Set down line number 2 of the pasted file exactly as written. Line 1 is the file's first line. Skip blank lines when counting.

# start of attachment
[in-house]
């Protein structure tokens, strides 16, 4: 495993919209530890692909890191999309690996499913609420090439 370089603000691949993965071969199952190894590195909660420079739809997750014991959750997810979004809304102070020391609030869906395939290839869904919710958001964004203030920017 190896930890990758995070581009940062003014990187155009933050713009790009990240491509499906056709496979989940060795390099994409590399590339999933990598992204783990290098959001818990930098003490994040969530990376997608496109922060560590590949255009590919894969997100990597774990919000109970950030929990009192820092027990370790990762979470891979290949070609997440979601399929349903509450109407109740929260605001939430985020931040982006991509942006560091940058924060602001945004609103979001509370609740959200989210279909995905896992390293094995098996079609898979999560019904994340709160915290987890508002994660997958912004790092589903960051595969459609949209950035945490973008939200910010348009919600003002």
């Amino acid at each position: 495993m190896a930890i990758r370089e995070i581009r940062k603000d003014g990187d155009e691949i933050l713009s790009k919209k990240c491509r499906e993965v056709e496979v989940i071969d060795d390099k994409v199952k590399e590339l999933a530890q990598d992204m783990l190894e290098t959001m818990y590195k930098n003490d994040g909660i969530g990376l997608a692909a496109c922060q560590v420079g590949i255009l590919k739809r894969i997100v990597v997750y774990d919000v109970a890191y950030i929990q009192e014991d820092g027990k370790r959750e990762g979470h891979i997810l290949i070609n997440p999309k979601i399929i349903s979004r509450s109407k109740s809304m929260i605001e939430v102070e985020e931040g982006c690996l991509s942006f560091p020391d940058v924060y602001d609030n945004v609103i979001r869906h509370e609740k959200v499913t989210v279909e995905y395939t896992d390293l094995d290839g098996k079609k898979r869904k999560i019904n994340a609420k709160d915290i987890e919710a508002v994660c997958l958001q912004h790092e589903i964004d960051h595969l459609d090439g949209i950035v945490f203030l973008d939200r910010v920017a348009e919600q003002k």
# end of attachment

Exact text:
């Protein structure tokens, strides 16, 4: 495993919209530890692909890191999309690996499913609420090439 370089603000691949993965071969199952190894590195909660420079739809997750014991959750997810979004809304102070020391609030869906395939290839869904919710958001964004203030920017 190896930890990758995070581009940062003014990187155009933050713009790009990240491509499906056709496979989940060795390099994409590399590339999933990598992204783990290098959001818990930098003490994040969530990376997608496109922060560590590949255009590919894969997100990597774990919000109970950030929990009192820092027990370790990762979470891979290949070609997440979601399929349903509450109407109740929260605001939430985020931040982006991509942006560091940058924060602001945004609103979001509370609740959200989210279909995905896992390293094995098996079609898979999560019904994340709160915290987890508002994660997958912004790092589903960051595969459609949209950035945490973008939200910010348009919600003002």